The majority of insurance is not compulsory so it is usually entirely up to you whether you need additional cover. Before you buy insurance it is important to make sure you understand your current situation and ask yourself a series of questions about whether you need cover.

Before buying any insurance check what insurance you already have – this includes finding out if it covers everything you need it to cover and that the levels of cover are sufficient. You may find when checking your current insurance that your policy excludes important details or covers you for more than you need or thought you were buying.

Things that are important to consider when buying insurance are available at the following links:

If you have decided that you want to buy insurance it is advisable to “shop around”

Start by getting a few quotes from different companies.

Insurance companies must provide you with key policy information when giving you a quote – this information can be a really useful checklist when comparing other company’s policies. Remember, to compare the cover as well as the price to make sure it covers all that you need.

Also, it is important to bear in mind to always check for exclusions, and always check for charges and fees that may come with the policy.

If you are using a price comparison website, be aware that many large companies are not included, and that many policies may not provide as much cover as you need in an effort to give you the cheapest price and a quick service.

If you are unsure of how to  proceed you might want to consult an Insurance Broker. They are experts in the market and can often find you a better deal, although you will have to pay a commission charge.

Follow this link for advice on buying insurance using comparison websites or visit MyAdviceGateway’s page on Choosing Insurance.

It is also important to make sure that the insurance provider is regulated by the Financial Conduct Authority, this means that they will meet certain standards and means they can be trusted - see below.

When you have found an insurer who provides the full cover you need, and have looked around for a better price for the same insurance you are ready to proceed. You will be asked to provide the “full” or “material” facts by your insurer which will allow them to come to a decision about whether to offer you insurance cover and at what price. It is crucial that you disclose everything, however unrelated it may seem, if you fail to respond honestly to questions your policy may be invalidated and your claim can be refused.

Insurance Broker

If you are not familiar with the insurance product you are about to buy consider using an Insurance Broker.

An insurance broker is an expert in the insurance market to provide best advice.and can often find you better cover at a lower price as well as helping you with any claims you may have to make. They receive commission from the insurance provider so you should not have to pay any additional fees on top of the premium.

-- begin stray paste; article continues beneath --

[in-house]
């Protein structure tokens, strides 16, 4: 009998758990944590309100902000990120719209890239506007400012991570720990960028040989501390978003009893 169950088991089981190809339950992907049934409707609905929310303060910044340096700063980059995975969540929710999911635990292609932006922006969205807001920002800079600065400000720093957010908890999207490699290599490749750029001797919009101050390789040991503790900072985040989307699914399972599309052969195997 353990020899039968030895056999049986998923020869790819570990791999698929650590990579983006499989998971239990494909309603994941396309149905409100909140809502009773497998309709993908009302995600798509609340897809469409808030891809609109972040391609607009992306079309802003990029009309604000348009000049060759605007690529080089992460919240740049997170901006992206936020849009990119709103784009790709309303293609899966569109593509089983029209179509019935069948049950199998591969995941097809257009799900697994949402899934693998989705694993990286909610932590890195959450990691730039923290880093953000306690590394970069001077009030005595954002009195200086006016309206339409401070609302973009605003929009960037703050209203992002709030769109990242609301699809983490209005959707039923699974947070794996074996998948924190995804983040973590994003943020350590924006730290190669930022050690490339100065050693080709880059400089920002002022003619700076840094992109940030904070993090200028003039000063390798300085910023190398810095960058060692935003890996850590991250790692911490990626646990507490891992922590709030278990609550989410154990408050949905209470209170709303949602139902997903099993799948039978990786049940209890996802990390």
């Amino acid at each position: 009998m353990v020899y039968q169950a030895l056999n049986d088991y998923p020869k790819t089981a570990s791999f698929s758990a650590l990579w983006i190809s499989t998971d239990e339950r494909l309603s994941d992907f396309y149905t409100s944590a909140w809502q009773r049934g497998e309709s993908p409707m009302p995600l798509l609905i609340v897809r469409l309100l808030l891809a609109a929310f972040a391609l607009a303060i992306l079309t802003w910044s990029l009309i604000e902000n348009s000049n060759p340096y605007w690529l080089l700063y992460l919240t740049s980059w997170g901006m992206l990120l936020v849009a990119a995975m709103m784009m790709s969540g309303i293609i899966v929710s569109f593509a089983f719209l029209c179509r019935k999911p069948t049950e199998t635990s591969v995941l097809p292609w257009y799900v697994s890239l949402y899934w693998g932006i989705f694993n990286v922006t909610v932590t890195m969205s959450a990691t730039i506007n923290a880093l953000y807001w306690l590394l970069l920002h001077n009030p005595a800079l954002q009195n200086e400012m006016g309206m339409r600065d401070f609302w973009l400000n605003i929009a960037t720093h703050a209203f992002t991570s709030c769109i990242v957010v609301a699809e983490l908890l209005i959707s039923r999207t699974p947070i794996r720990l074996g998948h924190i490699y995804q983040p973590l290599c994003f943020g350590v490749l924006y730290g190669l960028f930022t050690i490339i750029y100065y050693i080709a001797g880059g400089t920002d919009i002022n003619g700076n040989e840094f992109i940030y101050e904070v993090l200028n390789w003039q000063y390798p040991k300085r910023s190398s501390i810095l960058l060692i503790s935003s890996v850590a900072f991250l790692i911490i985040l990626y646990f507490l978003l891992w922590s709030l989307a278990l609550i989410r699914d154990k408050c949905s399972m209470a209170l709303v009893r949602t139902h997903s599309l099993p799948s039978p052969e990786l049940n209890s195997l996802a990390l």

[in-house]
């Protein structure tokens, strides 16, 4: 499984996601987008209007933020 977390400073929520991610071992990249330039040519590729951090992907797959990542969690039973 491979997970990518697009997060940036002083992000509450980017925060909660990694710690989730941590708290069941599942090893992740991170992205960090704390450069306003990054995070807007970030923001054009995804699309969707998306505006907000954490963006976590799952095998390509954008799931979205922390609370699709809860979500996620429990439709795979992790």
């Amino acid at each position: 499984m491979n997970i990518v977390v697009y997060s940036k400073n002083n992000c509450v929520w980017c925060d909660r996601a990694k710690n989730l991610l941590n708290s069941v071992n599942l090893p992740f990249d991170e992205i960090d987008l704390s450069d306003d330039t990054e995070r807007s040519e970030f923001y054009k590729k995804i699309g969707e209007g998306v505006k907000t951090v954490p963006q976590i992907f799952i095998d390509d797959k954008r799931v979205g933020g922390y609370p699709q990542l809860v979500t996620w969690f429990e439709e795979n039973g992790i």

A guides "When to use an insurance broker", including the advantages of using an Insurance Broker, can be found at the following links:

To help you choose a Insurance Broker click here

It is also important to make sure that the insurance broker is regulated by the Financial Conduct Authority, this means that they will meet certain standards and means they can be trusted - see below.

The Financial Conduct Authority (FCA) is a regulatory body in the United Kingdom that regulates the conduct of financial firms providing services to consumers including the regulation of consumer credit and maintains the integrity of the UK’s financial markets.

The FCA have brought in new rules, known as the Consumer Duty, which set a higher standard of consumer protection in financial services. The Duty means you should get: the support you need, when you need it. communications you understand. products and services that meet your needs and offer fair value.

Further information on the Consumer Duty is available at the following links:

Almost all firms offering financial services in the UK must be authorised byThe Financial Conduct Authority (FCA) .

You should only deal with a financial services firm that is authorised.

If you deal with an authorised firm you will be covered by the Financial Ombudsman Service or the Financial Services Compensation Scheme if things go wrong.

You can check whether a firm is authorised by searching the FCA authorised register.

Alternatively, AdviserBook is an online directory, Financial Advisers and Financial Services companies located in your area.

Unfortunately there are firms that operate without authorisation and some knowingly run scams like share fraud and other investment scams. If you are unsure check the FCA List of unauthorised companies.

To acces a step by step guide to make sure you are dealing with an authorised firm, and to protect yourself from fraud and unauthorised activity click here.

Cancelling Insurance

If after going through all these stages you change your mind, remember you have a 14 day “cooling-off period” in which you can cancel the insurance contract and recover your money. If you’ve bought life insurance, the cooling-off period is 30 days.

If you want to cancel your policy after the cooling-off period you should check your insurance policy. Most insurers will give you a refund if you have not made any claims during the policy year but you will usually have to pay administration fees.

If your circumstances have changed making it much more likely you will make a claim or you have not kept to the terms of the policy your insurer may wish to cancel your policy but in most cases your insurer will wait until the policy needs to be renewed then refuse to renew the policy. 

Full details of insurance cancellation can be found at Citizens Advice.

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